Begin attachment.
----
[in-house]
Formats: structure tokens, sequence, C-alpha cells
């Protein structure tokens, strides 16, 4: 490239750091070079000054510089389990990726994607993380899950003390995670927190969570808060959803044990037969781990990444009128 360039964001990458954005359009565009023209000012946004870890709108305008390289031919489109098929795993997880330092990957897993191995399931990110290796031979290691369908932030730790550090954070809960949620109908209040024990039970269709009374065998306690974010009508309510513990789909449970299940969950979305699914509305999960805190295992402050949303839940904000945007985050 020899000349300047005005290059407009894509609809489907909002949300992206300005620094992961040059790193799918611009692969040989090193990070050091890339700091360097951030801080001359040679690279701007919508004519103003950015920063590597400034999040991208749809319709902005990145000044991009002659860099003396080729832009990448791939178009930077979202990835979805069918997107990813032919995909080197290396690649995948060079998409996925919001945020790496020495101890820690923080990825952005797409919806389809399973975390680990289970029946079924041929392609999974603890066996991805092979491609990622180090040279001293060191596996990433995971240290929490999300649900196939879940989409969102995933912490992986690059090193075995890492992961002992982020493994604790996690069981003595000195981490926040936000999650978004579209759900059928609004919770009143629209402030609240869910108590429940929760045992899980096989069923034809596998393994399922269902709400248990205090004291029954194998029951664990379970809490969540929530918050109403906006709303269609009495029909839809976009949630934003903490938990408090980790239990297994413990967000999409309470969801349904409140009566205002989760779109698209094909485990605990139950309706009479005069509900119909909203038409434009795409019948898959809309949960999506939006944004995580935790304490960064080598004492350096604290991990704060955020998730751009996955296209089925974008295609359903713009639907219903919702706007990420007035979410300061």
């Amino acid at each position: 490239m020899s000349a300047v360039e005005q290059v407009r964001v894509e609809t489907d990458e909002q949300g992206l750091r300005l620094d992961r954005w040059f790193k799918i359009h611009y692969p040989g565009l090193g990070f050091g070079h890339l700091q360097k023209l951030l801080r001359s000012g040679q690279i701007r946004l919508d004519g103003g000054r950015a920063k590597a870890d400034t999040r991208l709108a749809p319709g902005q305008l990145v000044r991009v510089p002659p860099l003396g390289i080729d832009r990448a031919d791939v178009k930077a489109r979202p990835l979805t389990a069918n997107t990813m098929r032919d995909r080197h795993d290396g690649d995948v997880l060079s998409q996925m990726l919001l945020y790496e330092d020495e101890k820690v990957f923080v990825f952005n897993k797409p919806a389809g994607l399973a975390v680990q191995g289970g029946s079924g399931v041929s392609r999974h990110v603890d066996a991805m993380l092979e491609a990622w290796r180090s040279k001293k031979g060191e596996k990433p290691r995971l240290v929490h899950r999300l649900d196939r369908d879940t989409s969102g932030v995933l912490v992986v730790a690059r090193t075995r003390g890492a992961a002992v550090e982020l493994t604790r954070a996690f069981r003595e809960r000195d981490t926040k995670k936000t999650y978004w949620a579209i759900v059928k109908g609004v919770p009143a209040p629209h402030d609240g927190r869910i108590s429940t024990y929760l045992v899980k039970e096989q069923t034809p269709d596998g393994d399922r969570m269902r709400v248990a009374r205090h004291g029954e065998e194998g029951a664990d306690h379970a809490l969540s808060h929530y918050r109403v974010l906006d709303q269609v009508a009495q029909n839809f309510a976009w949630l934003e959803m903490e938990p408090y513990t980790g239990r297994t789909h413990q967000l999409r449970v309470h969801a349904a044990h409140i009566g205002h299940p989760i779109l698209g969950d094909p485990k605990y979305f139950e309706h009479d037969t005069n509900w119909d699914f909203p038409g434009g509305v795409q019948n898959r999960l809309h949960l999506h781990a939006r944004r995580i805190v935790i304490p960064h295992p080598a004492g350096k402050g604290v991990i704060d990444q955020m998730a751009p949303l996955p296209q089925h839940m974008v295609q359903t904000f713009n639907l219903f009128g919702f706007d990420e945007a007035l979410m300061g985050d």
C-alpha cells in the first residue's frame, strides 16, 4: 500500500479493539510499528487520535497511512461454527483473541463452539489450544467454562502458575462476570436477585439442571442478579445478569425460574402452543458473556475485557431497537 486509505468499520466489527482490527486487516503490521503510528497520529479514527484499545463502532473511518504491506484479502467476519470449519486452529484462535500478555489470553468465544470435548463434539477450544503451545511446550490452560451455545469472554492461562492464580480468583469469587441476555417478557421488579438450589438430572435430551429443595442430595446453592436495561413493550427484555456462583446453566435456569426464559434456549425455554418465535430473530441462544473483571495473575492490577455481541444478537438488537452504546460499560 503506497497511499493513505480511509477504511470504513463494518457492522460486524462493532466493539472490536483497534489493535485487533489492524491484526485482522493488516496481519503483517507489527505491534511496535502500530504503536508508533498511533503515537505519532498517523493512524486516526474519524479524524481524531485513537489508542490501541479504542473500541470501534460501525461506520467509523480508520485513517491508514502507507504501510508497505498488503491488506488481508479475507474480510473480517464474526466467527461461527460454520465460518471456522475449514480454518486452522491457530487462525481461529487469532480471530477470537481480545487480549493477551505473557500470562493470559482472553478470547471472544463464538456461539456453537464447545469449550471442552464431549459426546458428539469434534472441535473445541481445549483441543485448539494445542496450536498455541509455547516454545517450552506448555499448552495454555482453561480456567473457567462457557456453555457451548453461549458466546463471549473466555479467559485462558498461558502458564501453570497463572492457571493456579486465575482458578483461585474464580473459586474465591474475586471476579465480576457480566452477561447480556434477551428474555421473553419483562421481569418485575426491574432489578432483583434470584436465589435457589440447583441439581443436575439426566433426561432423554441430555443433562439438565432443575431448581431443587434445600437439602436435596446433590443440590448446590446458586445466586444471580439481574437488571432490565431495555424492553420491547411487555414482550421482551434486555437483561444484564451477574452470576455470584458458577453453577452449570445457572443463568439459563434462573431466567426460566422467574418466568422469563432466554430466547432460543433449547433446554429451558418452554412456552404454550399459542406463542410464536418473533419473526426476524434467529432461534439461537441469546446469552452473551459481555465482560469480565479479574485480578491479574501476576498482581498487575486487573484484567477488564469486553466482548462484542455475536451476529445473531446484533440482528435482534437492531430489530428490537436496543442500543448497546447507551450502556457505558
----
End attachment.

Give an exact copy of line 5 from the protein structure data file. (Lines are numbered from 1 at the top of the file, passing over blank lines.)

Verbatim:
C-alpha cells in the first residue's frame, strides 16, 4: 500500500479493539510499528487520535497511512461454527483473541463452539489450544467454562502458575462476570436477585439442571442478579445478569425460574402452543458473556475485557431497537 486509505468499520466489527482490527486487516503490521503510528497520529479514527484499545463502532473511518504491506484479502467476519470449519486452529484462535500478555489470553468465544470435548463434539477450544503451545511446550490452560451455545469472554492461562492464580480468583469469587441476555417478557421488579438450589438430572435430551429443595442430595446453592436495561413493550427484555456462583446453566435456569426464559434456549425455554418465535430473530441462544473483571495473575492490577455481541444478537438488537452504546460499560 503506497497511499493513505480511509477504511470504513463494518457492522460486524462493532466493539472490536483497534489493535485487533489492524491484526485482522493488516496481519503483517507489527505491534511496535502500530504503536508508533498511533503515537505519532498517523493512524486516526474519524479524524481524531485513537489508542490501541479504542473500541470501534460501525461506520467509523480508520485513517491508514502507507504501510508497505498488503491488506488481508479475507474480510473480517464474526466467527461461527460454520465460518471456522475449514480454518486452522491457530487462525481461529487469532480471530477470537481480545487480549493477551505473557500470562493470559482472553478470547471472544463464538456461539456453537464447545469449550471442552464431549459426546458428539469434534472441535473445541481445549483441543485448539494445542496450536498455541509455547516454545517450552506448555499448552495454555482453561480456567473457567462457557456453555457451548453461549458466546463471549473466555479467559485462558498461558502458564501453570497463572492457571493456579486465575482458578483461585474464580473459586474465591474475586471476579465480576457480566452477561447480556434477551428474555421473553419483562421481569418485575426491574432489578432483583434470584436465589435457589440447583441439581443436575439426566433426561432423554441430555443433562439438565432443575431448581431443587434445600437439602436435596446433590443440590448446590446458586445466586444471580439481574437488571432490565431495555424492553420491547411487555414482550421482551434486555437483561444484564451477574452470576455470584458458577453453577452449570445457572443463568439459563434462573431466567426460566422467574418466568422469563432466554430466547432460543433449547433446554429451558418452554412456552404454550399459542406463542410464536418473533419473526426476524434467529432461534439461537441469546446469552452473551459481555465482560469480565479479574485480578491479574501476576498482581498487575486487573484484567477488564469486553466482548462484542455475536451476529445473531446484533440482528435482534437492531430489530428490537436496543442500543448497546447507551450502556457505558